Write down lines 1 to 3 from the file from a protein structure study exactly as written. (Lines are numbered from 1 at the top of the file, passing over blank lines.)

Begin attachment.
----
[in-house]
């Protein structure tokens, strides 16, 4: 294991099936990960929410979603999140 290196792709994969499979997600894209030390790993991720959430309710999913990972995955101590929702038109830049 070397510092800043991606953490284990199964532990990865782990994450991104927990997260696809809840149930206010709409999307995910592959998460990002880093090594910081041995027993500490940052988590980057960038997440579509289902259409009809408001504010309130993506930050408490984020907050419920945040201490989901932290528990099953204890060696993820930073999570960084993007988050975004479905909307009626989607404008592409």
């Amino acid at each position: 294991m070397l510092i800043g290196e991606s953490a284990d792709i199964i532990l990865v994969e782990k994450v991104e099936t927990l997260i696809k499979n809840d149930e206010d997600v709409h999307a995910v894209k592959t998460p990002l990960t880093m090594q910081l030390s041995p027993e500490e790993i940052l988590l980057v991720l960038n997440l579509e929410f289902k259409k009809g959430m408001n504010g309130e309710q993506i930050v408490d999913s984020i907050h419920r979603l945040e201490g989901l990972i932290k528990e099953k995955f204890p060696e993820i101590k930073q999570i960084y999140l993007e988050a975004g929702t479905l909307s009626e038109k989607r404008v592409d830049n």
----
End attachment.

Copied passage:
[in-house]
């Protein structure tokens, strides 16, 4: 294991099936990960929410979603999140 290196792709994969499979997600894209030390790993991720959430309710999913990972995955101590929702038109830049 070397510092800043991606953490284990199964532990990865782990994450991104927990997260696809809840149930206010709409999307995910592959998460990002880093090594910081041995027993500490940052988590980057960038997440579509289902259409009809408001504010309130993506930050408490984020907050419920945040201490989901932290528990099953204890060696993820930073999570960084993007988050975004479905909307009626989607404008592409």
């Amino acid at each position: 294991m070397l510092i800043g290196e991606s953490a284990d792709i199964i532990l990865v994969e782990k994450v991104e099936t927990l997260i696809k499979n809840d149930e206010d997600v709409h999307a995910v894209k592959t998460p990002l990960t880093m090594q910081l030390s041995p027993e500490e790993i940052l988590l980057v991720l960038n997440l579509e929410f289902k259409k009809g959430m408001n504010g309130e309710q993506i930050v408490d999913s984020i907050h419920r979603l945040e201490g989901l990972i932290k528990e099953k995955f204890p060696e993820i101590k930073q999570i960084y999140l993007e988050a975004g929702t479905l909307s009626e038109k989607r404008v592409d830049n």